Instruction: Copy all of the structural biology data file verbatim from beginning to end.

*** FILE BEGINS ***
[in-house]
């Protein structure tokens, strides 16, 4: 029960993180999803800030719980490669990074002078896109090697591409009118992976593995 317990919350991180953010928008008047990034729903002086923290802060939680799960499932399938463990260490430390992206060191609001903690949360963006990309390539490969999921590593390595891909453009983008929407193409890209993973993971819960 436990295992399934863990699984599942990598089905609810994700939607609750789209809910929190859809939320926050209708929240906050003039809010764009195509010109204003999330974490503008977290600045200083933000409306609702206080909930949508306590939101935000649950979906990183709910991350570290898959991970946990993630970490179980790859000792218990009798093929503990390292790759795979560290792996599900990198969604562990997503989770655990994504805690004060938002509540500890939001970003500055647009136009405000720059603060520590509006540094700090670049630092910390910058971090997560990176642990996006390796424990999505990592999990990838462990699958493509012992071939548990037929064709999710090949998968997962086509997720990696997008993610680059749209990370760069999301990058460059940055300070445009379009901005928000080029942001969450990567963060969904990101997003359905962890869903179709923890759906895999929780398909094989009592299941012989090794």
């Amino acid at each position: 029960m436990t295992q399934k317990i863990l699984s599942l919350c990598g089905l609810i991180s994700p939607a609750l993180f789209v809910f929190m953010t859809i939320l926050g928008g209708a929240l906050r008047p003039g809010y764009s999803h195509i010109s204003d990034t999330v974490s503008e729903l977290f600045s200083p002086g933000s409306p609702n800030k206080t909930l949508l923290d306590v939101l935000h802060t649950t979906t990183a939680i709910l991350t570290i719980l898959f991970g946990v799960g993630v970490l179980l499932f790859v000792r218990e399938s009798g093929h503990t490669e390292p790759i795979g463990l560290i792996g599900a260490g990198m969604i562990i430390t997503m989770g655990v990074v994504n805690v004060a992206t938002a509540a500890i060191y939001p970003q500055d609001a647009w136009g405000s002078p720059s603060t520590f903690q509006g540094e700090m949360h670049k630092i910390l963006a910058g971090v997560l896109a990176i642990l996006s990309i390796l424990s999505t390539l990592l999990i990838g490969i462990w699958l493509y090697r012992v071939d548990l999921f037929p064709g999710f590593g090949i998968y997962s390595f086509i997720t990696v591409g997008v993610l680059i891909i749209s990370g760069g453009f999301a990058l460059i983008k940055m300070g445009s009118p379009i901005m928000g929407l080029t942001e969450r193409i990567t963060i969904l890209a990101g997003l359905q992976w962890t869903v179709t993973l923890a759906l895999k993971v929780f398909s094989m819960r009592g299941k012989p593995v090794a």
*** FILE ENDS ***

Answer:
[in-house]
């Protein structure tokens, strides 16, 4: 029960993180999803800030719980490669990074002078896109090697591409009118992976593995 317990919350991180953010928008008047990034729903002086923290802060939680799960499932399938463990260490430390992206060191609001903690949360963006990309390539490969999921590593390595891909453009983008929407193409890209993973993971819960 436990295992399934863990699984599942990598089905609810994700939607609750789209809910929190859809939320926050209708929240906050003039809010764009195509010109204003999330974490503008977290600045200083933000409306609702206080909930949508306590939101935000649950979906990183709910991350570290898959991970946990993630970490179980790859000792218990009798093929503990390292790759795979560290792996599900990198969604562990997503989770655990994504805690004060938002509540500890939001970003500055647009136009405000720059603060520590509006540094700090670049630092910390910058971090997560990176642990996006390796424990999505990592999990990838462990699958493509012992071939548990037929064709999710090949998968997962086509997720990696997008993610680059749209990370760069999301990058460059940055300070445009379009901005928000080029942001969450990567963060969904990101997003359905962890869903179709923890759906895999929780398909094989009592299941012989090794």
């Amino acid at each position: 029960m436990t295992q399934k317990i863990l699984s599942l919350c990598g089905l609810i991180s994700p939607a609750l993180f789209v809910f929190m953010t859809i939320l926050g928008g209708a929240l906050r008047p003039g809010y764009s999803h195509i010109s204003d990034t999330v974490s503008e729903l977290f600045s200083p002086g933000s409306p609702n800030k206080t909930l949508l923290d306590v939101l935000h802060t649950t979906t990183a939680i709910l991350t570290i719980l898959f991970g946990v799960g993630v970490l179980l499932f790859v000792r218990e399938s009798g093929h503990t490669e390292p790759i795979g463990l560290i792996g599900a260490g990198m969604i562990i430390t997503m989770g655990v990074v994504n805690v004060a992206t938002a509540a500890i060191y939001p970003q500055d609001a647009w136009g405000s002078p720059s603060t520590f903690q509006g540094e700090m949360h670049k630092i910390l963006a910058g971090v997560l896109a990176i642990l996006s990309i390796l424990s999505t390539l990592l999990i990838g490969i462990w699958l493509y090697r012992v071939d548990l999921f037929p064709g999710f590593g090949i998968y997962s390595f086509i997720t990696v591409g997008v993610l680059i891909i749209s990370g760069g453009f999301a990058l460059i983008k940055m300070g445009s009118p379009i901005m928000g929407l080029t942001e969450r193409i990567t963060i969904l890209a990101g997003l359905q992976w962890t869903v179709t993973l923890a759906l895999k993971v929780f398909s094989m819960r009592g299941k012989p593995v090794a």